Timing and Note Value Alteration - Example 1a-b

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Timing and Note Value Alteration - Introduction Timing and Note Value Alteration - Example 2a-c

Very well then! Let's begin shall we?

The first thing I will tell you is the no.1 commandment of timing practice! ALWAYS STOMP YOUR FOOT TO THE BEAT!

This is extremely important to help in internalizing your feel for various note values. And NO, saying "but. but... I use the metronome?" isn’t going to cut it here Buster! As I stated before, you need to develop a "feel" and "ear" if you may for the various beats and note values. This is best obtained by using your foot. Think of it this way. When you want to practice you ear, and sense of melody, what is the best tool for this? Is it simply listening without playing? Is it playing along to something passively? NO, it's active listening and playing! Singing! When you have a chord or a scale, and sing along to the lines you play, you not only force yourself to play vocally manageable phrases. No, something will also happen inside your head. When you hear a chord, and at the same time sing a note you play over that chord, you will get a MUCH stronger sense of how that note relates to the harmony. You will physically "feel" tension notes and chords notes. Same thing with stomping your foot. You will enable your body to "feel" the note values and rhythms you play in correlation to the beat stomped out by your foot. This is the way to go!

We'll start off with example no.1a. In this example I have taken 3 notes, in a chromatic type pattern. The notes are not really important here, note values are! I have begun by playing these notes through all the major note values we will be using. Remember, each note value also corresponds to a pause value. These are equally important to learn, since what you don’t play is every bit as important as what you do play. Here’s the example:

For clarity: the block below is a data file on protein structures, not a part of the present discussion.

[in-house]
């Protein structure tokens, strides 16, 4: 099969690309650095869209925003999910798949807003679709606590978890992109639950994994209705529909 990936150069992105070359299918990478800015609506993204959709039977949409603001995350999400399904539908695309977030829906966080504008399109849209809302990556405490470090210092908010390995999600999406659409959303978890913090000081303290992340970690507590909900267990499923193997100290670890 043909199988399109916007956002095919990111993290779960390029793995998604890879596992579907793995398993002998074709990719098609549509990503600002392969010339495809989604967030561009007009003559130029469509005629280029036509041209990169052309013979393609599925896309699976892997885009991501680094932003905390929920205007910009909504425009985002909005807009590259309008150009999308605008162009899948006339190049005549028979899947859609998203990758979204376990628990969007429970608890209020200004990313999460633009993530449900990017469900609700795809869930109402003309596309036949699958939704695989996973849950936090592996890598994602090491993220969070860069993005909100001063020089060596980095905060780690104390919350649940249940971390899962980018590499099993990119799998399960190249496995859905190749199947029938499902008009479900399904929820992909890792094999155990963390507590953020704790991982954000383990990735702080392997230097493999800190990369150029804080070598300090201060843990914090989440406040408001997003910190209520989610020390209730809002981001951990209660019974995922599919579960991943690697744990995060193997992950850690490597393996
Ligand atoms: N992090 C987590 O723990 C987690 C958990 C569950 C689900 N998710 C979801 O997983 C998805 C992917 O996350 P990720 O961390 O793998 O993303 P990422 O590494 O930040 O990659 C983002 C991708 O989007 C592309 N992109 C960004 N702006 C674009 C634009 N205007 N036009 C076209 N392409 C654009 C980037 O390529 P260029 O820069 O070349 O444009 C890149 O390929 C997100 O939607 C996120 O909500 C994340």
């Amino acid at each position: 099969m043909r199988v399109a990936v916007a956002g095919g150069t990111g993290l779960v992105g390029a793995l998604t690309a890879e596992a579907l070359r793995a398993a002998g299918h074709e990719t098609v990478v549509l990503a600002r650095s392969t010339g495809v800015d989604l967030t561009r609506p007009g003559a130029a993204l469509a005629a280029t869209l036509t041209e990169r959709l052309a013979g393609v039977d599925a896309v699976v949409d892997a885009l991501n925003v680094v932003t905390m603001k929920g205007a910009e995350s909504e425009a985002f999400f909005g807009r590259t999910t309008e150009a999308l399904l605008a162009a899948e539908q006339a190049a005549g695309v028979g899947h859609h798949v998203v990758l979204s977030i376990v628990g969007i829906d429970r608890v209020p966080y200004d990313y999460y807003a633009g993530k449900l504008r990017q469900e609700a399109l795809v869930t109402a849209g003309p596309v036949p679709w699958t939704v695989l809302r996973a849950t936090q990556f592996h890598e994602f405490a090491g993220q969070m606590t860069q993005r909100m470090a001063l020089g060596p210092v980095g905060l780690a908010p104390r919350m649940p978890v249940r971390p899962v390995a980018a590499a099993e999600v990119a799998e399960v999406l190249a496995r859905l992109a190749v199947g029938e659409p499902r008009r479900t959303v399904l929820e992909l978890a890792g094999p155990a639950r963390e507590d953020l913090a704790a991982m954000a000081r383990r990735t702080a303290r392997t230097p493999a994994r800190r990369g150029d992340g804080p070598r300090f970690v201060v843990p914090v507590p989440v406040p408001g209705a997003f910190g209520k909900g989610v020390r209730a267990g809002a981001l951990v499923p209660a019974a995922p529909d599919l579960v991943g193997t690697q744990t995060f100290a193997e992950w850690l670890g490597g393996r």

Then of course, you really need to be able to play any idea or line, in any note value, at any time, and in any order. With that said, here is example 1.b. What I’ve done here is that I’ve arranged the note values more randomly, since you need to be able to switch between them in all directions. So don’t practice this as lines or licks. The MOST IMPORTANT THING to remember is that EVERYTHING in this tutorial must be seen conceptually, and be applied. And by that I mean that you must take each and every one of the examples in here, play them as is, and then take ANY idea or lick or line you know, and do the same thing with them. If you won’t, then stop reading right now! Because if you don’t, this will just be another series of licks you learn, and never be able to apply.

Remember! If you do not learn to think conceptually, you will not think artistically. And then you will be nothing more than a parrot repeating its master’s words, or a copy machine spitting out better or worse copies of something that is already done. You want to be an artist, creating your own works of art when you play, not just repeating someone else’s. As with any artist, learning by copying is a key for acquiring the tools needed to free your own artistic abilities. However, it is not until you learn to use all those tools conceptually and apply them, that you can create your own style.

Enough ranting about that though, you got the idea right? =) Then turn the page for examples 2a-c!